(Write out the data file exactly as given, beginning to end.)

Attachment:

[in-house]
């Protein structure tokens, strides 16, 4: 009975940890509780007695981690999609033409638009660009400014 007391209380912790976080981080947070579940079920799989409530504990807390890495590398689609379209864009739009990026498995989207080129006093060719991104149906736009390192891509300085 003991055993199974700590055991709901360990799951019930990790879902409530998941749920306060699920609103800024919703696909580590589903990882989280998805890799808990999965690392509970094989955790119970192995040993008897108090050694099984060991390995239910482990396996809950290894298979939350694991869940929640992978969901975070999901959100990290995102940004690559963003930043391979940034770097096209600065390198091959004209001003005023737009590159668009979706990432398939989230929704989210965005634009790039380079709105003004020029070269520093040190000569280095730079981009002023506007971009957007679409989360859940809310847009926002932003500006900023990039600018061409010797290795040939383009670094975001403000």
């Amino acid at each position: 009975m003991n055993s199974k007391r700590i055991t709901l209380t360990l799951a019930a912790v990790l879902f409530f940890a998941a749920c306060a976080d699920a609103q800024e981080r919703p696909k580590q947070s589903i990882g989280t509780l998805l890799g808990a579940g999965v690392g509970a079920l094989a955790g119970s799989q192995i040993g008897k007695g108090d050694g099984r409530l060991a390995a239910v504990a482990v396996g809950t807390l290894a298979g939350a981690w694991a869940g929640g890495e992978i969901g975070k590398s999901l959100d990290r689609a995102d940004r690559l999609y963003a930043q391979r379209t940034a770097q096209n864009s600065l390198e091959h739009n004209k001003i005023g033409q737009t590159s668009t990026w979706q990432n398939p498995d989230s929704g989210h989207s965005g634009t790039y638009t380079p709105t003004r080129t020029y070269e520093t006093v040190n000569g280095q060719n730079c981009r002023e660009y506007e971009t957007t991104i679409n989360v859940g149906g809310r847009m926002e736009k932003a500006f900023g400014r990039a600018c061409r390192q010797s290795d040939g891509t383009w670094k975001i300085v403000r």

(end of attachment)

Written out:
[in-house]
């Protein structure tokens, strides 16, 4: 009975940890509780007695981690999609033409638009660009400014 007391209380912790976080981080947070579940079920799989409530504990807390890495590398689609379209864009739009990026498995989207080129006093060719991104149906736009390192891509300085 003991055993199974700590055991709901360990799951019930990790879902409530998941749920306060699920609103800024919703696909580590589903990882989280998805890799808990999965690392509970094989955790119970192995040993008897108090050694099984060991390995239910482990396996809950290894298979939350694991869940929640992978969901975070999901959100990290995102940004690559963003930043391979940034770097096209600065390198091959004209001003005023737009590159668009979706990432398939989230929704989210965005634009790039380079709105003004020029070269520093040190000569280095730079981009002023506007971009957007679409989360859940809310847009926002932003500006900023990039600018061409010797290795040939383009670094975001403000």
């Amino acid at each position: 009975m003991n055993s199974k007391r700590i055991t709901l209380t360990l799951a019930a912790v990790l879902f409530f940890a998941a749920c306060a976080d699920a609103q800024e981080r919703p696909k580590q947070s589903i990882g989280t509780l998805l890799g808990a579940g999965v690392g509970a079920l094989a955790g119970s799989q192995i040993g008897k007695g108090d050694g099984r409530l060991a390995a239910v504990a482990v396996g809950t807390l290894a298979g939350a981690w694991a869940g929640g890495e992978i969901g975070k590398s999901l959100d990290r689609a995102d940004r690559l999609y963003a930043q391979r379209t940034a770097q096209n864009s600065l390198e091959h739009n004209k001003i005023g033409q737009t590159s668009t990026w979706q990432n398939p498995d989230s929704g989210h989207s965005g634009t790039y638009t380079p709105t003004r080129t020029y070269e520093t006093v040190n000569g280095q060719n730079c981009r002023e660009y506007e971009t957007t991104i679409n989360v859940g149906g809310r847009m926002e736009k932003a500006f900023g400014r990039a600018c061409r390192q010797s290795d040939g891509t383009w670094k975001i300085v403000r």